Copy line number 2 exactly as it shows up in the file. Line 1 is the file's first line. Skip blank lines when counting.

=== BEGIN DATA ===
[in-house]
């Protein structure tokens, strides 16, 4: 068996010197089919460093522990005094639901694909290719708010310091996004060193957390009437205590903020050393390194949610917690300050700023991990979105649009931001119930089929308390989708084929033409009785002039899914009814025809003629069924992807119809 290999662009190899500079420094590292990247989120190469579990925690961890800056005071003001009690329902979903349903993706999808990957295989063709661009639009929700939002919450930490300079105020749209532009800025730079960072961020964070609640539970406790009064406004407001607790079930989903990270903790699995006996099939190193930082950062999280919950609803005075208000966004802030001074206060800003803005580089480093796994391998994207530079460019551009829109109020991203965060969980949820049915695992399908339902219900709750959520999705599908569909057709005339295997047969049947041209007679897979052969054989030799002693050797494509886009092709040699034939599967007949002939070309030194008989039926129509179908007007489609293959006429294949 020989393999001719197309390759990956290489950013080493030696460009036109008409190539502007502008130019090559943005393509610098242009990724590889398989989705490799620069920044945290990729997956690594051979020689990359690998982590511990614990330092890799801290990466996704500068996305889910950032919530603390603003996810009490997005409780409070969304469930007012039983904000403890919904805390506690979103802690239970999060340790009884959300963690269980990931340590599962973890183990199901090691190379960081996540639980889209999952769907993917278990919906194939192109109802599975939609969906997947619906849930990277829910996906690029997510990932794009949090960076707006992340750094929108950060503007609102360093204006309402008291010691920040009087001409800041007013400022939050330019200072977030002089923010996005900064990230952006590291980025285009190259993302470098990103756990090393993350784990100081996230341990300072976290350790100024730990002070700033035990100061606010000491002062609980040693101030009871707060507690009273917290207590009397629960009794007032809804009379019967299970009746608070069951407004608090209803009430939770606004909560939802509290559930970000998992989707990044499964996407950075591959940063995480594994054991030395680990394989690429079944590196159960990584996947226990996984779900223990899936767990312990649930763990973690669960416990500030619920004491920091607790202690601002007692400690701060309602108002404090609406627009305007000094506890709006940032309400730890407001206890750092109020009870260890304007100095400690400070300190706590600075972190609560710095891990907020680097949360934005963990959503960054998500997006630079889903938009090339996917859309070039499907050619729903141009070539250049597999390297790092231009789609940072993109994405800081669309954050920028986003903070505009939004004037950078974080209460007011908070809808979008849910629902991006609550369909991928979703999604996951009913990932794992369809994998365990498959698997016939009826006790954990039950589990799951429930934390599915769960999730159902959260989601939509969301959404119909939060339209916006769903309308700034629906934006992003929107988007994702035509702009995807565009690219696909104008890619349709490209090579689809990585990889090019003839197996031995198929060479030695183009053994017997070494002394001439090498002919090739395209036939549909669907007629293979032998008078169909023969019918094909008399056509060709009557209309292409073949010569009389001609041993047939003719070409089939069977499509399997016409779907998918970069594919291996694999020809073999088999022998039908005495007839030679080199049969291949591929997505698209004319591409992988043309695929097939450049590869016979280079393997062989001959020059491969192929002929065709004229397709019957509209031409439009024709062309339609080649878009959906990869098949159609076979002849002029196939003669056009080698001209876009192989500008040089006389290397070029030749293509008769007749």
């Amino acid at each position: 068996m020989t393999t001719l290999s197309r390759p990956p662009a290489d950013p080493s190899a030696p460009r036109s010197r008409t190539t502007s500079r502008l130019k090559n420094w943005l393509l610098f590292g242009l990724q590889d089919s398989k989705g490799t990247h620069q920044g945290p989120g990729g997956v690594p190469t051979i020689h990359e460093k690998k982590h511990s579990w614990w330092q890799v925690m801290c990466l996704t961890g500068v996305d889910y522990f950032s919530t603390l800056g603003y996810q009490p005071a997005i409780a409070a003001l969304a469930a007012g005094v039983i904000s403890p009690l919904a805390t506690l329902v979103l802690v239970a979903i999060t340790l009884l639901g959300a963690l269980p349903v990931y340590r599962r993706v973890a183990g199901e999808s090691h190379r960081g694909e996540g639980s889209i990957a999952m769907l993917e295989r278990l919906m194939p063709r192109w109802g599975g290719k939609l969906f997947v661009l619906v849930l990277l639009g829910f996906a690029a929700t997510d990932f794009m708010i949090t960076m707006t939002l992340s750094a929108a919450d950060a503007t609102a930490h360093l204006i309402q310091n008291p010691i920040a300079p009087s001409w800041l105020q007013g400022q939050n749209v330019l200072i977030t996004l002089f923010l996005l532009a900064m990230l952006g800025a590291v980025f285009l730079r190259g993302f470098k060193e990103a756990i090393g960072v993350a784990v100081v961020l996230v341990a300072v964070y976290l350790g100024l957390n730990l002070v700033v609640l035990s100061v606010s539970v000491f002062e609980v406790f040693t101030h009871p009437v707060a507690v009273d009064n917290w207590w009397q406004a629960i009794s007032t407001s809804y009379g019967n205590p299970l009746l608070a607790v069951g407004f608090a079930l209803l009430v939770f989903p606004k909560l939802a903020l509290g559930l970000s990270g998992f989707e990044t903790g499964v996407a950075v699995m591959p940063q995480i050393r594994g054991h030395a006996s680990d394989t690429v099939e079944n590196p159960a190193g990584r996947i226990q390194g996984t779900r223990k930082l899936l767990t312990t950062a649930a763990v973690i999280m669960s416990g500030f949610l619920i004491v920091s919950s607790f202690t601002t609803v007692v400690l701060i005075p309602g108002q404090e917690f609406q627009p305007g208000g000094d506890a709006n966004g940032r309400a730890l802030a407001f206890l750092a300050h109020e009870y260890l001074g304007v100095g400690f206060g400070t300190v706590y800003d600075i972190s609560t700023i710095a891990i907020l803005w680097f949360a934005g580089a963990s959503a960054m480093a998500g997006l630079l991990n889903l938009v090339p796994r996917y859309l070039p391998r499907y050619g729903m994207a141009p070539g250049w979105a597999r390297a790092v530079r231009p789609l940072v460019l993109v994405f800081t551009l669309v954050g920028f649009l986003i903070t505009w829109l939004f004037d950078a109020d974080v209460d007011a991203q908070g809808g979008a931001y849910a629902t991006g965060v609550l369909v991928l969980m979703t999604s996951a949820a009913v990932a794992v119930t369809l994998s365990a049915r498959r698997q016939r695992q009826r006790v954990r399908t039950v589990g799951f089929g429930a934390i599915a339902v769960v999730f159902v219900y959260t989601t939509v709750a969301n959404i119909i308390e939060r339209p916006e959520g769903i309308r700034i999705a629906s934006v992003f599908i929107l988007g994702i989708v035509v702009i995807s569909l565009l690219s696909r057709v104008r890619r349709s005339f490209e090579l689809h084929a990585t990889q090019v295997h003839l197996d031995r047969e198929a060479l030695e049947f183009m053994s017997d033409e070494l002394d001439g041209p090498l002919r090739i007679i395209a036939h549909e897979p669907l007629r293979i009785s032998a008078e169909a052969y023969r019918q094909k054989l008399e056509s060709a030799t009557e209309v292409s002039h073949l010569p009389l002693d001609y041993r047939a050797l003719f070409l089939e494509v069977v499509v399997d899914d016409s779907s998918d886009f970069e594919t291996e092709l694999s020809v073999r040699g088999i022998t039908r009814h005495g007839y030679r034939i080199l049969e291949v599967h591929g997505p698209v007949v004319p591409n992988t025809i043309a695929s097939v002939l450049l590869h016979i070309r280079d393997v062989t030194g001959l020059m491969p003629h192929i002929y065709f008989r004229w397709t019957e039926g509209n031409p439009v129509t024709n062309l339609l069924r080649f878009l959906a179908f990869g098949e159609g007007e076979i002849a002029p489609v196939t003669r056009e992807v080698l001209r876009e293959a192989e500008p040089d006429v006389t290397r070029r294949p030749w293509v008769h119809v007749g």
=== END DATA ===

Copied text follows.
């Protein structure tokens, strides 16, 4: 068996010197089919460093522990005094639901694909290719708010310091996004060193957390009437205590903020050393390194949610917690300050700023991990979105649009931001119930089929308390989708084929033409009785002039899914009814025809003629069924992807119809 290999662009190899500079420094590292990247989120190469579990925690961890800056005071003001009690329902979903349903993706999808990957295989063709661009639009929700939002919450930490300079105020749209532009800025730079960072961020964070609640539970406790009064406004407001607790079930989903990270903790699995006996099939190193930082950062999280919950609803005075208000966004802030001074206060800003803005580089480093796994391998994207530079460019551009829109109020991203965060969980949820049915695992399908339902219900709750959520999705599908569909057709005339295997047969049947041209007679897979052969054989030799002693050797494509886009092709040699034939599967007949002939070309030194008989039926129509179908007007489609293959006429294949 020989393999001719197309390759990956290489950013080493030696460009036109008409190539502007502008130019090559943005393509610098242009990724590889398989989705490799620069920044945290990729997956690594051979020689990359690998982590511990614990330092890799801290990466996704500068996305889910950032919530603390603003996810009490997005409780409070969304469930007012039983904000403890919904805390506690979103802690239970999060340790009884959300963690269980990931340590599962973890183990199901090691190379960081996540639980889209999952769907993917278990919906194939192109109802599975939609969906997947619906849930990277829910996906690029997510990932794009949090960076707006992340750094929108950060503007609102360093204006309402008291010691920040009087001409800041007013400022939050330019200072977030002089923010996005900064990230952006590291980025285009190259993302470098990103756990090393993350784990100081996230341990300072976290350790100024730990002070700033035990100061606010000491002062609980040693101030009871707060507690009273917290207590009397629960009794007032809804009379019967299970009746608070069951407004608090209803009430939770606004909560939802509290559930970000998992989707990044499964996407950075591959940063995480594994054991030395680990394989690429079944590196159960990584996947226990996984779900223990899936767990312990649930763990973690669960416990500030619920004491920091607790202690601002007692400690701060309602108002404090609406627009305007000094506890709006940032309400730890407001206890750092109020009870260890304007100095400690400070300190706590600075972190609560710095891990907020680097949360934005963990959503960054998500997006630079889903938009090339996917859309070039499907050619729903141009070539250049597999390297790092231009789609940072993109994405800081669309954050920028986003903070505009939004004037950078974080209460007011908070809808979008849910629902991006609550369909991928979703999604996951009913990932794992369809994998365990498959698997016939009826006790954990039950589990799951429930934390599915769960999730159902959260989601939509969301959404119909939060339209916006769903309308700034629906934006992003929107988007994702035509702009995807565009690219696909104008890619349709490209090579689809990585990889090019003839197996031995198929060479030695183009053994017997070494002394001439090498002919090739395209036939549909669907007629293979032998008078169909023969019918094909008399056509060709009557209309292409073949010569009389001609041993047939003719070409089939069977499509399997016409779907998918970069594919291996694999020809073999088999022998039908005495007839030679080199049969291949591929997505698209004319591409992988043309695929097939450049590869016979280079393997062989001959020059491969192929002929065709004229397709019957509209031409439009024709062309339609080649878009959906990869098949159609076979002849002029196939003669056009080698001209876009192989500008040089006389290397070029030749293509008769007749």